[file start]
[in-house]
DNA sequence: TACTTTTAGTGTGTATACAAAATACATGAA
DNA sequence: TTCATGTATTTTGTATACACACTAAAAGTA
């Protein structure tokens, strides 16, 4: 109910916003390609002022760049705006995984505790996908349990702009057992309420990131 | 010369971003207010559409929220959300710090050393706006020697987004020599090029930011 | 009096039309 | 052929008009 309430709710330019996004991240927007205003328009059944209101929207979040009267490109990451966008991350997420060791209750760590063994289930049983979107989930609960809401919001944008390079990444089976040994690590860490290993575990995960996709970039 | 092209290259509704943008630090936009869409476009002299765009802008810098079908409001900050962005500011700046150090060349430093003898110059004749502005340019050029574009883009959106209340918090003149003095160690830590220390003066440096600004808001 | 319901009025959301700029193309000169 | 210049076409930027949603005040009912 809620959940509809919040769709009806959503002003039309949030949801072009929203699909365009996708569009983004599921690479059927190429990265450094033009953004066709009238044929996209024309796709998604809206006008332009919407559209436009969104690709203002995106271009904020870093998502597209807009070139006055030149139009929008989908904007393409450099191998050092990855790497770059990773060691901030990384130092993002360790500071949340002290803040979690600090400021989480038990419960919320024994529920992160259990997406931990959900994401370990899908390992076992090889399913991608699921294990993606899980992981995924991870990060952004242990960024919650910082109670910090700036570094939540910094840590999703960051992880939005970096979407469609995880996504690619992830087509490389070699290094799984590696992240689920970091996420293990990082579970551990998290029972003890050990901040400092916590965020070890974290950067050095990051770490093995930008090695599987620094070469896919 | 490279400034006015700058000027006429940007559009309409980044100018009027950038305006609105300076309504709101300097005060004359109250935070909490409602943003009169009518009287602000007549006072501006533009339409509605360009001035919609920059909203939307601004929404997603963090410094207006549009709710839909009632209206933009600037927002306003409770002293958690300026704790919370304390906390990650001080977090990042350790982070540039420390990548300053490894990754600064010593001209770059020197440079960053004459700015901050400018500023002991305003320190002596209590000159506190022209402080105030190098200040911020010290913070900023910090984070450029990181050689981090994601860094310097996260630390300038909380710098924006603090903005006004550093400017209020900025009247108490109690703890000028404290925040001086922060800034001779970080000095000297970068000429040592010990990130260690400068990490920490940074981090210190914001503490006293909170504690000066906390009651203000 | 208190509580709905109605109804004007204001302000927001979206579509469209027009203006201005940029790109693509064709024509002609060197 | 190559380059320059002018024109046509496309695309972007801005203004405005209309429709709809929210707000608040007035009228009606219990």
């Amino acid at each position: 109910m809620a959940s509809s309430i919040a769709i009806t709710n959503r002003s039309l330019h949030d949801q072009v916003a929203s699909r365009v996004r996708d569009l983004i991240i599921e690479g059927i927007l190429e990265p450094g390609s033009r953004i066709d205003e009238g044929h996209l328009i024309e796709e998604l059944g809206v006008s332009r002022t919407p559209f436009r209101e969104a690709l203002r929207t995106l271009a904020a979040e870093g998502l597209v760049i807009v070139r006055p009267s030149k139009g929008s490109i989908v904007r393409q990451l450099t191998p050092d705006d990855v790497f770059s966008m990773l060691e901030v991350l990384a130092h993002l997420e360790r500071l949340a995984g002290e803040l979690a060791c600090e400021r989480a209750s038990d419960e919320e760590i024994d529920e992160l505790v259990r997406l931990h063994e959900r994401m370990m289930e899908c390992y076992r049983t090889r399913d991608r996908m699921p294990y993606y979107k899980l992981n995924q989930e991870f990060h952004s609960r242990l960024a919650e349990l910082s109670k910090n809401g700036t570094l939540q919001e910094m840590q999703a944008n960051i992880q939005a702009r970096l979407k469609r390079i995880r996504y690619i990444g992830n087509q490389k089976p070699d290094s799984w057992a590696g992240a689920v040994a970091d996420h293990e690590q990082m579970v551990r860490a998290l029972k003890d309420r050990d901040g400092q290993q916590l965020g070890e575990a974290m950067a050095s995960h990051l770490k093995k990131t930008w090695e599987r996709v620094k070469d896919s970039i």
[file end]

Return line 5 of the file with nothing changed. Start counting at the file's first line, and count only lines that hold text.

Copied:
């Amino acid at each position: 109910m809620a959940s509809s309430i919040a769709i009806t709710n959503r002003s039309l330019h949030d949801q072009v916003a929203s699909r365009v996004r996708d569009l983004i991240i599921e690479g059927i927007l190429e990265p450094g390609s033009r953004i066709d205003e009238g044929h996209l328009i024309e796709e998604l059944g809206v006008s332009r002022t919407p559209f436009r209101e969104a690709l203002r929207t995106l271009a904020a979040e870093g998502l597209v760049i807009v070139r006055p009267s030149k139009g929008s490109i989908v904007r393409q990451l450099t191998p050092d705006d990855v790497f770059s966008m990773l060691e901030v991350l990384a130092h993002l997420e360790r500071l949340a995984g002290e803040l979690a060791c600090e400021r989480a209750s038990d419960e919320e760590i024994d529920e992160l505790v259990r997406l931990h063994e959900r994401m370990m289930e899908c390992y076992r049983t090889r399913d991608r996908m699921p294990y993606y979107k899980l992981n995924q989930e991870f990060h952004s609960r242990l960024a919650e349990l910082s109670k910090n809401g700036t570094l939540q919001e910094m840590q999703a944008n960051i992880q939005a702009r970096l979407k469609r390079i995880r996504y690619i990444g992830n087509q490389k089976p070699d290094s799984w057992a590696g992240a689920v040994a970091d996420h293990e690590q990082m579970v551990r860490a998290l029972k003890d309420r050990d901040g400092q290993q916590l965020g070890e575990a974290m950067a050095s995960h990051l770490k093995k990131t930008w090695e599987r996709v620094k070469d896919s970039i």